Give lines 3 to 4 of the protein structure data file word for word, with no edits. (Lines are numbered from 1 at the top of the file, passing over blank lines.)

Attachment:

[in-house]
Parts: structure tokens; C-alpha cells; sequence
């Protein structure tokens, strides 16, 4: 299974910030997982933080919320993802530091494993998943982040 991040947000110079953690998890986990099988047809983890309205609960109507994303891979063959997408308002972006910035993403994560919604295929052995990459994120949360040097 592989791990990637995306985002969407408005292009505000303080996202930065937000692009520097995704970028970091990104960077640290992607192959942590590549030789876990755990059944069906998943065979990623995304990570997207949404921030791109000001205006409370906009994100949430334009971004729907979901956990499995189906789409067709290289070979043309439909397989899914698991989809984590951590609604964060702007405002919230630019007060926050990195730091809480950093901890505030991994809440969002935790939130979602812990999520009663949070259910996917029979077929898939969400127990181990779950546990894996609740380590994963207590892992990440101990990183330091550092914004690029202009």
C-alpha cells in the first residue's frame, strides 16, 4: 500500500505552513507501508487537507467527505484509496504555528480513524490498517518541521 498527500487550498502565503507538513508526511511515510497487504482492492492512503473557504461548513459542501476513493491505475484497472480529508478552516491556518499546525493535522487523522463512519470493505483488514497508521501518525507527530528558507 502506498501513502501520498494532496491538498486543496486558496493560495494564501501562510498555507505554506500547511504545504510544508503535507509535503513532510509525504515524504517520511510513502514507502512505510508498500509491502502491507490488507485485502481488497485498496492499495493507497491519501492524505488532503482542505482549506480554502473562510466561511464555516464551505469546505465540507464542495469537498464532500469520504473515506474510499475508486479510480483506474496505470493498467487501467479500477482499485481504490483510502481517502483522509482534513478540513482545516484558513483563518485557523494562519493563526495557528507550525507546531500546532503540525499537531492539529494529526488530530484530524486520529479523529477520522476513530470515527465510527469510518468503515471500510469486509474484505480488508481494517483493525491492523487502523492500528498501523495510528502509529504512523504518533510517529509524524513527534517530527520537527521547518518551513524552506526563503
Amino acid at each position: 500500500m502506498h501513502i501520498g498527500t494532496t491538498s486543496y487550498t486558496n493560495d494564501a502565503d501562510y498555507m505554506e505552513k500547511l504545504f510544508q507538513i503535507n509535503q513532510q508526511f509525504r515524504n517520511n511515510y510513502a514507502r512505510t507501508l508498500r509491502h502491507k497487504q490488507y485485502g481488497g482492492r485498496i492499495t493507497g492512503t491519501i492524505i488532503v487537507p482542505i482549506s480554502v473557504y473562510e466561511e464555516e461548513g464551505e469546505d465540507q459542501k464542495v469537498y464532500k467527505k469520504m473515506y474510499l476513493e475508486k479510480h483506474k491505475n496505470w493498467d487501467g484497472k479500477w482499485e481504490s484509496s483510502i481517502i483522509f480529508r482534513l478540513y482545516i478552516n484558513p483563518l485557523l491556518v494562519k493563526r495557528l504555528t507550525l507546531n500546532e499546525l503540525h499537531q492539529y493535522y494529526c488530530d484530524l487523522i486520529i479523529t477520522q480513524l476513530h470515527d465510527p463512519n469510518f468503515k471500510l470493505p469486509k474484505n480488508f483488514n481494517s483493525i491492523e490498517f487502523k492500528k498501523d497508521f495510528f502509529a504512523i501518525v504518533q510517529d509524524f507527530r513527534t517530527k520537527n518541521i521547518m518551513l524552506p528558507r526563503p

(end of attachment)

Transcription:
């Protein structure tokens, strides 16, 4: 299974910030997982933080919320993802530091494993998943982040 991040947000110079953690998890986990099988047809983890309205609960109507994303891979063959997408308002972006910035993403994560919604295929052995990459994120949360040097 592989791990990637995306985002969407408005292009505000303080996202930065937000692009520097995704970028970091990104960077640290992607192959942590590549030789876990755990059944069906998943065979990623995304990570997207949404921030791109000001205006409370906009994100949430334009971004729907979901956990499995189906789409067709290289070979043309439909397989899914698991989809984590951590609604964060702007405002919230630019007060926050990195730091809480950093901890505030991994809440969002935790939130979602812990999520009663949070259910996917029979077929898939969400127990181990779950546990894996609740380590994963207590892992990440101990990183330091550092914004690029202009």
C-alpha cells in the first residue's frame, strides 16, 4: 500500500505552513507501508487537507467527505484509496504555528480513524490498517518541521 498527500487550498502565503507538513508526511511515510497487504482492492492512503473557504461548513459542501476513493491505475484497472480529508478552516491556518499546525493535522487523522463512519470493505483488514497508521501518525507527530528558507 502506498501513502501520498494532496491538498486543496486558496493560495494564501501562510498555507505554506500547511504545504510544508503535507509535503513532510509525504515524504517520511510513502514507502512505510508498500509491502502491507490488507485485502481488497485498496492499495493507497491519501492524505488532503482542505482549506480554502473562510466561511464555516464551505469546505465540507464542495469537498464532500469520504473515506474510499475508486479510480483506474496505470493498467487501467479500477482499485481504490483510502481517502483522509482534513478540513482545516484558513483563518485557523494562519493563526495557528507550525507546531500546532503540525499537531492539529494529526488530530484530524486520529479523529477520522476513530470515527465510527469510518468503515471500510469486509474484505480488508481494517483493525491492523487502523492500528498501523495510528502509529504512523504518533510517529509524524513527534517530527520537527521547518518551513524552506526563503